The Median is asymptotically Gaussian

The other day, I came across a really basic fact, which I should have known a long time ago: the empirical median is approximately distributed as a Gaussian in the large-data limit ! Let me share the proof with you: hopefully this will make me remember both the proof and the theorem in the future.

Let’s start by stating the theorem. Let $X_i$ be $2n+1$ IID random variables, and let $\hat{m}$ be their empirical median (note that since we have an odd number of datapoints, the empirical is straightforward to find: just order the $X_i$ and find the value at index $n+1$ in the ordered list). The theorem states that, in the limit of a large dataset $n \rightarrow \infty$, the empirical median has a Gaussian distribution. Even better: we can know exactly what kind of random variable it is: it corresponds to a Beta distribution with parameters $(\alpha = n+1, \beta = n+1)$ deformed by the inverse of the CDF of the $X_i$:

$\displaystyle \widehat{m} = F^{-1} ( \beta )$

In order to prove this result, let’s first focus on the case in which the $X_i$ are uniform random variables. Let’s compute the probability $P(\widehat{m} = x)$. We have $2n+1$ possibilities for the index of the median. Thus, we can focus on the case in which $X_1$ is the median:

$\displaystyle p(\widehat{m} = x) = p(\widehat{m} = X_1 = x)$

We then need to worry about the other indexes. $n$ points need to be above $x$ and $n$ need to below. This gives $\binom{2n}{n}$ possible repartitions. We can once more focus on a single possibility: $X_2 \dots X_{n+1}$ are below $x$ and $X_{n+2} \dots X_{2n+1}$ are above.

$\displaystyle p(\widehat{m} = x) = (2n+1)\binom{2n}{n} p(\widehat{m} = X_1 = x \text{ AND } X_2 \dots X_{n+1} < x \text{ AND } X_{n+2} \dots X_{2n+1} > x)$

Finally, all the $X_i$ are IID independent random variables. The probability above is thus straightforward to compute:

$\displaystyle p(\widehat{m} = x) =(2n+1)\binom{2n}{n} p(X_1 = x) \prod_{i=2}^{n+1} p(X_i < x) \prod_{j=n+2}^{2n+1} p(X_j>x)$

$\displaystyle p(\widehat{m} = x) =(2n+1) \binom{2n}{n} (1-x)^n x^n$

$\displaystyle p(\widehat{m} = x) = \frac{(2n+1)!}{n! n!} (1-x)^n x^n$

which we recognize as a beta distribution with parameters $(\alpha = n+1, \beta = n+1)$.

Ok. Now we know what happens for uniform distributions. How can we extend that result to the general case? In order to do so, we have to remember that any random variable can be constructed from a uniform distribution using the inverse of its CDF. Thus, we can construct the $X_i$ as:

$\displaystyle X_i = F^{-1}(U_i)$

Furthermore, the function $F^{-1}$ is monotonous. Thus, the median of the $X_i$ is the image of the median of $U_i$. Since the median of the $U_i$ has a Beta distribution, this means that the median of the $X_i$ has a deformed Beta distribution:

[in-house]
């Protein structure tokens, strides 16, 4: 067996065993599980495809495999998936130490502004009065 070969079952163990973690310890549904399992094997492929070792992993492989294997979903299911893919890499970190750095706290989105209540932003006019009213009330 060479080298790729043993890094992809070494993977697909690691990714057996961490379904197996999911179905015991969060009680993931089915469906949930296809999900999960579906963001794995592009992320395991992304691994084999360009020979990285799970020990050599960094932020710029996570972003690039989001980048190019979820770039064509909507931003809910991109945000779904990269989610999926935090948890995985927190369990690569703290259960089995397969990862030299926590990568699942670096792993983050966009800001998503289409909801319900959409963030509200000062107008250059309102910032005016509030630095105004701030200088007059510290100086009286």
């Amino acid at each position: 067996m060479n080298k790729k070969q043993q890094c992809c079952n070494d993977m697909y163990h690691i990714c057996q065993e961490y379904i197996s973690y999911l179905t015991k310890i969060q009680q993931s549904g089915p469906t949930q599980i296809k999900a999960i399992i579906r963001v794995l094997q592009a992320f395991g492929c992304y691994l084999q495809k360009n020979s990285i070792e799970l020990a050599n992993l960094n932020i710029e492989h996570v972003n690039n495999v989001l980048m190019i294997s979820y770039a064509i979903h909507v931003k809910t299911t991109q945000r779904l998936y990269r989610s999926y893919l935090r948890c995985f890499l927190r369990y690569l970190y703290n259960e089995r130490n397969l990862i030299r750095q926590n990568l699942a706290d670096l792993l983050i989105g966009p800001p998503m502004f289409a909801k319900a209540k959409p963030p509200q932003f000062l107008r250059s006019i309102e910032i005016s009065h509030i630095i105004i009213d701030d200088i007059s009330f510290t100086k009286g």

$\displaystyle \hat{m} = F^{-1} ( \beta )$

You might notice that we haven’t talked about Gaussians yet, but we’re almost there. Beta distributions become Gaussian with variance tending to 0 in the limit $\alpha \rightarrow \infty, \beta \rightarrow \infty$ while the ratio $\alpha / \beta$ stays constant. This is what happens here when $n \rightarrow \infty$. We have thus proved that in the uniform case, the median becomes Gaussian. Furthermore, because the variance of the Beta also goes to 0 as $n$ grows, the non-linear function $F^{-1}$ becomes close to linear and the median becomes close to Gaussian.

Note that this property holds in general for all empirical quantiles of IID datapoints. Would you be able to prove it? You just have to slightly modify the steps which I have presented here.

Lessons from my first course (2)

Three months later, I’m finally coming back to this blog to finish gathering my thoughts on my first class. And since I took such a long break from my blog, the spring semester is now over, meaning that I can now also reflect on my second and third classes (which went better I think?)

In my preceding post, I tried to highlight what went right and wrong. Now, I’ll try to understand what I can do to make my next classes better by analyzing why things went the way they did.

One big issue during the first class was that I ended the semester being extremely tired. This happened once more during this spring semester. Part of it is understandable: these are my first courses, and I have a lot to learn and so preparing each class takes me a lot of time. Part of the solution is thus going to come from my summer resolution: finishing august with all my material ready for the classes of the autumn semester, and having the material for the spring classes ready by the end of january. Hopefully, I can then use only half a day each week preparing for each class. Hopefully, this will make me less stressed and less worn out when the end of the semester comes.

The second big issue was that I was blindsided by the fact that the students didn’t like the class. That’s pretty easy to fix, however. What I did during this semester was that I asked twice the student representatives to gather feedback from their peers so that I could get a better picture of how they felt. I’ll try to up this to three times for my next classes: once per month. I think this is very important since I feel that students are shy in expressing the problems they have with a class. They are willing to give feedback: I just need to ask it from them. Hopefully, this will be unbiased feedback. My biggest worry is that they won’t be honest with me. I’ll try to be careful here.

On top of this, I feel like I have learned a little about good teaching practices. I’ll take the time to reflect on that in another blog post. Armed with this new knowledge, I hope that my classes next year can be better!